Turn It Up

I think of We Are Scientists as a pretty feel-good band. Our shows are straight-up parties, our albums are (mostly) designed to communicate maximum pleasure, and our public persona can veer dangerously toward the “court jester” edge of the entertainment spectrum. That said, even I initially worried that ‘Turn It Up ‘was too much fun, too simplistic in its optimism, too bent on demanding that a dance party spontaneously break out, when it’s played. Even with those little bits of lyrical anxiety creeping around the verses, the song is essentially an ode to a philosophy that I espouse but wish I were courageous enough to dive into without reservation – utter maximalism, all the time. Dionysian indulgence and unfettered extravagance. It’s a fun worldview to engage, at least for one four-minute stretch.

Settled Accounts

I’ve got a dirty-little-secret-grade love for funk guitar. I went through a big Kool And The Gang/Curtis Mayfield/Parliament Funkadelic phase in my late teens, mainly because I attended a liberal arts college in California, where you have to like either acid jazz or acoustic folk music, or you’ll be expelled. Anyway, that funk DNA creeps into our music, here and there – the solo of ‘Nobody Move’ is funkier than most, and ‘Not Another Word’ nods toward that vibe – but we’ve never gone quite as full-bore funky as we do, here. Thankfully, it’s tempered with some New Order-style synths and some berserk Chris Cain electronic accoutrement, plus it’s got what our label guy calls our “best-ever chorus.” You can send counter-arguments to that theory toward Ed Macdonald at 100% Records.

Here Goes

Yet another song about reticence. I was really taken with the idea of writing a song that immediately precedes the actual action of the story being told and then ends without revealing the action, itself – just really focusing on that moment of spectacular anticipation. The sensation of being right on the precipice of something potentially earth-shattering is really delicious, and I think we evoked it, with this song. It’s all winding tension, and ends with a lyrical commitment to finally – finally! – diving in, consequences be damned. It’s like the end of Butch Cassidy and Sundance Kid, except (hopefully!) without the whole “being gunned down by the Bolivian army” bit. (late Spoiler Alert!)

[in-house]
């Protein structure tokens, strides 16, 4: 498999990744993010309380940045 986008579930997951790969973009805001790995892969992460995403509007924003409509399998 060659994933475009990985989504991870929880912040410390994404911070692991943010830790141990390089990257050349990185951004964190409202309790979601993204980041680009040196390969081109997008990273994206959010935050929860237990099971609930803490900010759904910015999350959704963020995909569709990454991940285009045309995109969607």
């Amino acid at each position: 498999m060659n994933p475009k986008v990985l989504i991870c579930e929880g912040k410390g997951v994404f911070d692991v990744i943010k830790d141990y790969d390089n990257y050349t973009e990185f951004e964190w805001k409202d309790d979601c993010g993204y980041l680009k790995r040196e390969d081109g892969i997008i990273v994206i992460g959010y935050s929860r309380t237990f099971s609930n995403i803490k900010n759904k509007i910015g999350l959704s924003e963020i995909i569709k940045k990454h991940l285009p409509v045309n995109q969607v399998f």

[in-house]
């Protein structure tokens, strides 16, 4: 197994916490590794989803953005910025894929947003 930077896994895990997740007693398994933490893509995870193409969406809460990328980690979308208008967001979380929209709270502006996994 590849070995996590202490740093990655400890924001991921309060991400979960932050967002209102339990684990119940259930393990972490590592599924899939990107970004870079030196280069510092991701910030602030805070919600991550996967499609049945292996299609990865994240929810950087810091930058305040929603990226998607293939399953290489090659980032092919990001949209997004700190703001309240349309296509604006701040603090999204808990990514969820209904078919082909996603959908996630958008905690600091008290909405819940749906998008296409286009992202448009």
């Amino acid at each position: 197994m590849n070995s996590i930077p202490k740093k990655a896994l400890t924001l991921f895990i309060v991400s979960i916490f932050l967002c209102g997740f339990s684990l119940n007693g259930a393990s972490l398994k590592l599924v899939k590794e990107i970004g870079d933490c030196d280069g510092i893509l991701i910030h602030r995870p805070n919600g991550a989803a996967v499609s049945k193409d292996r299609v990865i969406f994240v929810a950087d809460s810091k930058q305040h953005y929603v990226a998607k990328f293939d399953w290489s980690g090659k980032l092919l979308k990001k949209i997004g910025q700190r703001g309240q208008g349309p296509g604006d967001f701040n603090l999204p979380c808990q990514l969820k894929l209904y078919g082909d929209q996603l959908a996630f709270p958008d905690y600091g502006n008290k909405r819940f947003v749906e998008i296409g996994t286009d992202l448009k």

A classic “it’s not you, it’s me” message, here. This one’s a weirdo “thank you” to those people who’ve ever had to stand around while I try to get my shit together and make a move. I’m forever walking around, living my life like an emotional disaster planner. When I was a little kid, that part in Back To The Future where the bullies from 1955 mistake Marty’s (very fashionable!) vest for a flotation device (“Dork thinks he’s gonna drown!”) made a lot of sense to me. The joke was on those dumb, soon-to-be-festooned-in-manure bullies, though – why not always be prepared for potential disaster, especially if you can look as rad as Michael J. Fox, in the process?

Less From You

Aw, man, I love this song. Just having to conjure it in my mind to write about it perked me up, especially after wondering if I should start wearing floatation vests at all times. A very funky bass-line, a super-dancy beat, a disgustingly fuzzed-out guitar paired with orchestral synth - please give that to me! It’s an appropriately jubilant music bed for a song about the delight in expecting the most from people and then getting even more. “Friends are awesome,” I guess is the point of this one. Tell everyone you love how rad they are, now, please.

Miracle of ’22

A producer once told me that listeners hate two things: saxophone solos and key changes. Despite the fact that this dude turned out to be an idiot, it kind of got into my head. I started really being irked by key changes, which was a problem, given how many massive radio hits deploy them (I told you the dude was idiot). Anyway, this song changes key every time it goes to the chorus, and, frankly, I love it. It’s simultaneously very unnerving and deeply pleasurable, like the films of David Lynch or Adam Sandler. I only wish that we’d put a really honking sax solo in there. The song would probably have gone to #1.